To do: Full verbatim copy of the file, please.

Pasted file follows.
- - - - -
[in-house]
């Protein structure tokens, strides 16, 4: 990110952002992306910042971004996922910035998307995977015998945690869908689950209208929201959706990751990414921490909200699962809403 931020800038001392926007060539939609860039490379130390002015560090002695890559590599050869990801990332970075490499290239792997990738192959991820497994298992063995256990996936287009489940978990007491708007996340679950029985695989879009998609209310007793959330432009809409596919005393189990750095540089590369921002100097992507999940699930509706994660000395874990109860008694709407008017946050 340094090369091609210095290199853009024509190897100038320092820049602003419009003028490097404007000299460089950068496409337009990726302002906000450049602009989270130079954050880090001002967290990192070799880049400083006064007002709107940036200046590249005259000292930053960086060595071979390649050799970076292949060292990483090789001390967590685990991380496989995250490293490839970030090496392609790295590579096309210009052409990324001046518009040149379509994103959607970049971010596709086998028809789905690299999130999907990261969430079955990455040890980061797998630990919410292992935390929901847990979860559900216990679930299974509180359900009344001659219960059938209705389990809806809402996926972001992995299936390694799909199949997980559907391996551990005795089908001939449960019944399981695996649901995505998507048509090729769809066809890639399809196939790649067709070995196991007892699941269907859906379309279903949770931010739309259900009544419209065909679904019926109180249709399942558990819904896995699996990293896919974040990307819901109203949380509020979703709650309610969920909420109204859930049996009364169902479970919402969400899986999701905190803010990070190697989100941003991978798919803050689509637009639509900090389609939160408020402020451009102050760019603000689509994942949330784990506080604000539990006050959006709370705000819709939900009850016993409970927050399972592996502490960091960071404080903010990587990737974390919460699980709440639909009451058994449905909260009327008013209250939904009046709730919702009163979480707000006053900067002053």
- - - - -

[in-house]
């Protein structure tokens, strides 16, 4: 990110952002992306910042971004996922910035998307995977015998945690869908689950209208929201959706990751990414921490909200699962809403 931020800038001392926007060539939609860039490379130390002015560090002695890559590599050869990801990332970075490499290239792997990738192959991820497994298992063995256990996936287009489940978990007491708007996340679950029985695989879009998609209310007793959330432009809409596919005393189990750095540089590369921002100097992507999940699930509706994660000395874990109860008694709407008017946050 340094090369091609210095290199853009024509190897100038320092820049602003419009003028490097404007000299460089950068496409337009990726302002906000450049602009989270130079954050880090001002967290990192070799880049400083006064007002709107940036200046590249005259000292930053960086060595071979390649050799970076292949060292990483090789001390967590685990991380496989995250490293490839970030090496392609790295590579096309210009052409990324001046518009040149379509994103959607970049971010596709086998028809789905690299999130999907990261969430079955990455040890980061797998630990919410292992935390929901847990979860559900216990679930299974509180359900009344001659219960059938209705389990809806809402996926972001992995299936390694799909199949997980559907391996551990005795089908001939449960019944399981695996649901995505998507048509090729769809066809890639399809196939790649067709070995196991007892699941269907859906379309279903949770931010739309259900009544419209065909679904019926109180249709399942558990819904896995699996990293896919974040990307819901109203949380509020979703709650309610969920909420109204859930049996009364169902479970919402969400899986999701905190803010990070190697989100941003991978798919803050689509637009639509900090389609939160408020402020451009102050760019603000689509994942949330784990506080604000539990006050959006709370705000819709939900009850016993409970927050399972592996502490960091960071404080903010990587990737974390919460699980709440639909009451058994449905909260009327008013209250939904009046709730919702009163979480707000006053900067002053």